GRAINS-Soybeans face 2nd biggest monthly loss in 2 years on record U.S. crop

* Soybeans down 9 pct, 2nd biggest monthly loss since 2016

* Record U.S. production seen keeping lid on soybean market

* Wheat up on Friday on strong demand, down 2 pct in August

(Updates prices, adds detail, quote) SINGAPORE/PARIS, Aug 31 (Reuters) - Chicago soybean futures were on track for their second biggest monthly drop in two years on Friday, having lost more than 9 percent in August as a record U.S. crop weighs on prices. Wheat is set finish the month lower on fund selling, after July's gain of more than 10 percent. On Friday, the most-active soybean contract on the Chicago Board of Trade hit a low of $8.28-3/4 a bushel on Thursday, the weakest since July 16, before rebounding slightly and trading at $8.35 a bushel by 1111 GMT. Soybeans are down 9 percent in August, the biggest monthly fall since July 2016, after a 14 percent drop this June. Wheat has lost 2 percent during August after a rally of more than 10 percent in the previous month. It was trading 1.7 percent higher on Friday at $5.44 a bushel. Corn is down more than 7 percent this month, eroding all the gains from the previous month. "The decline in wheat was largely related to fund selling," said one Singapore-based trader at an international trading company. "We see Chicago prices supported at current levels as millers are back in the market. Egypt had a big tender and there are private deals being reported." Ukraine and Russia may have less milling wheat than previously expected after rain during harvesting hurt the quality of crops, potentially accelerating any curbs on exports from Black Sea exporters, traders and analysts said. Kiev and Moscow have said there is no need to impose restrictions on wheat exports for now, but their agriculture ministries are closely monitoring activity of the main exporters for the 2018/19 marketing season. The soybean market continued to be pressured by fears that African swine fever in China's hog herd might eventually slow demand for soymeal. The disease infected 185 pigs in eastern China's Anhui province, the Ministry of Agriculture said on Thursday, marking the country's fifth case in less than a month.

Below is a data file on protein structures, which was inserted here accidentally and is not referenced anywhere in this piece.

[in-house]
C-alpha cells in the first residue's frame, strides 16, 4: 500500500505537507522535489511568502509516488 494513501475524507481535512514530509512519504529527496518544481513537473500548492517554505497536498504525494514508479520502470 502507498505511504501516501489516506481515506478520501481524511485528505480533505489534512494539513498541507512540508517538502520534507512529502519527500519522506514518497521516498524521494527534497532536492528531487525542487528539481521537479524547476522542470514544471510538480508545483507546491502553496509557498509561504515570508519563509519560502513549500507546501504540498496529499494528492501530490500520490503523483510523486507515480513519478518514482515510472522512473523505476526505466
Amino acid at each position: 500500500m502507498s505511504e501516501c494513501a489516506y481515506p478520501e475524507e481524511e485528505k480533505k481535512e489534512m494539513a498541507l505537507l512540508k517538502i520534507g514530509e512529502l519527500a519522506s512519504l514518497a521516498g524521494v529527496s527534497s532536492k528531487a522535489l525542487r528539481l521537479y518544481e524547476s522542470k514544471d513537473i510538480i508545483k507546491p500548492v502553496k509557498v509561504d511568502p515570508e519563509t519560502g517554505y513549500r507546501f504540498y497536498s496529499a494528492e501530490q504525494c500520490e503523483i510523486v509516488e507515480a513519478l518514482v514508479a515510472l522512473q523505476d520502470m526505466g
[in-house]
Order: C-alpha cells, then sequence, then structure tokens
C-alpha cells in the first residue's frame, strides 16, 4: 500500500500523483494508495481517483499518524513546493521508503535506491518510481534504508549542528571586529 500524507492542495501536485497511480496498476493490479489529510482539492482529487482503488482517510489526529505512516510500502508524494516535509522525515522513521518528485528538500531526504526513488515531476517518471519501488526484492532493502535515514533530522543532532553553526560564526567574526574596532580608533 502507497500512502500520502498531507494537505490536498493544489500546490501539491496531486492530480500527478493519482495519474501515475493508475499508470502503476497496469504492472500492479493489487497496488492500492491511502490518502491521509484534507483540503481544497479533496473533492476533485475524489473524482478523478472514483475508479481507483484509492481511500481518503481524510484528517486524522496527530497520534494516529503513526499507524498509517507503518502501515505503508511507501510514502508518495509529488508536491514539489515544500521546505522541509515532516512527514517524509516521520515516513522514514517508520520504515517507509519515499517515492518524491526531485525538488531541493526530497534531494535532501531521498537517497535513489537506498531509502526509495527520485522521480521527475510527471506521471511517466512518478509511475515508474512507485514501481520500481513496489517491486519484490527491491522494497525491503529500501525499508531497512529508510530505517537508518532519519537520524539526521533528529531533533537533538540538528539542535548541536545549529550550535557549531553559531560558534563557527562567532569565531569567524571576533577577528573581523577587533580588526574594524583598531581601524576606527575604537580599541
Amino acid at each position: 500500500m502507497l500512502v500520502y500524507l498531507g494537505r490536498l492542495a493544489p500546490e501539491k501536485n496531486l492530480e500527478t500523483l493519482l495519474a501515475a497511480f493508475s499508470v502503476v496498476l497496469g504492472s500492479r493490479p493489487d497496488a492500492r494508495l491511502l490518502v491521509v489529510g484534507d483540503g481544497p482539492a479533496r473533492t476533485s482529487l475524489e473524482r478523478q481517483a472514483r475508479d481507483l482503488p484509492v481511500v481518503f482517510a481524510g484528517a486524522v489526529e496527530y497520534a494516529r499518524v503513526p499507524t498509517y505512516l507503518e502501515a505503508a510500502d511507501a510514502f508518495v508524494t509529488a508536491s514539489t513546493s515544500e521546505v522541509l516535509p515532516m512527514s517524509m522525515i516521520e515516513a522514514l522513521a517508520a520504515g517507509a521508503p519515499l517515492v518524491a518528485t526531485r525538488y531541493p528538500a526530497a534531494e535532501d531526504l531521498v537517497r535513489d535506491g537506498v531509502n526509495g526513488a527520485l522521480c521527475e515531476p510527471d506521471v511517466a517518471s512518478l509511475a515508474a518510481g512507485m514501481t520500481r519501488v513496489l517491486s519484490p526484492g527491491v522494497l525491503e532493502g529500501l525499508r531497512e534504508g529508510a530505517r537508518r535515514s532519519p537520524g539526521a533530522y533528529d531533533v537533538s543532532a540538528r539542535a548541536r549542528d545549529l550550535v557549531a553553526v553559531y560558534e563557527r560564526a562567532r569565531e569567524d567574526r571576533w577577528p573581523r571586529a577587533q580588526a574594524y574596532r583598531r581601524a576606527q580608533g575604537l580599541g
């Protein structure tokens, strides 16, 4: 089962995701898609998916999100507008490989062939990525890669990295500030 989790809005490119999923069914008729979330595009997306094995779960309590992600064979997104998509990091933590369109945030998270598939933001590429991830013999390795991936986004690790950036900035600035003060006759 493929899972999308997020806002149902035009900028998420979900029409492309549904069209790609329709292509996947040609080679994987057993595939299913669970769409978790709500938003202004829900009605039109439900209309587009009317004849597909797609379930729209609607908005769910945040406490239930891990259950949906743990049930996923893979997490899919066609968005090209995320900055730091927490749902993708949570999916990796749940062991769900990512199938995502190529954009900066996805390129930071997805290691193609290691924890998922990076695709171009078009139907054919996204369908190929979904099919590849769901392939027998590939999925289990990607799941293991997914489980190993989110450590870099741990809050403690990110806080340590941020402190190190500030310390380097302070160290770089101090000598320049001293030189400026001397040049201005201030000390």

U.S. Agriculture Secretary Sonny Perdue said China's swine fever outbreak is probably bigger than what has been reported publicly. "This could significantly reduce demand on the world market. China imported 96 million tons of soybeans last season over 60 percent of the total quantity traded worldwide primarily to be turned into animal feed," Commerzbank said in a note. Commodity brokerage INTL FCStone raised its forecast for the U.S. 2018 soybean yield to 53.8 bushels per acre (bpa), up from its Aug. 1 figure of 51.5 and a record high if realised.

The firm trimmed its corn yield estimate to 177.7 bpa, down from 178.1 a month ago but still a record high if realised. The USDA reported export sales of U.S. soybeans in the latest week at 702,400 tonnes (old- and new-crop years combined), toward the low end of trade expectations. Commodity funds were net sellers of CBOT wheat, soybean, soymeal and corn futures contracts on Thursday and net buyers in soyoil, traders said.

Prices at 1111 GMT

Last Change Pct End Ytd Move 2017 Pct


CBOT wheat Mar 544.00 9.00 1.68 427.00 27.40 CBOT corn Mar 358.25 1.75 0.49 350.75 2.14 CBOT soy Mar 835.00 3.50 0.42 951.75 -12.27 Paris wheat Dec 205.00 3.25 1.61 162.50 26.15 Paris maize Nov 184.75 1.75 0.96 163.50 13.00 Paris rape Aug 373.25 -1.00 -0.27 347.75 7.33 WTI crude oil 69.79 -0.46 -0.65 60.42 15.51 Euro/dlr 1.17 0.00 -0.08

Most active contracts - Wheat, corn and soy US cents/bushel, Paris futures in euros per tonne

(Reporting by Naveen Thukral; Editing by Sunil Nair and David Evans)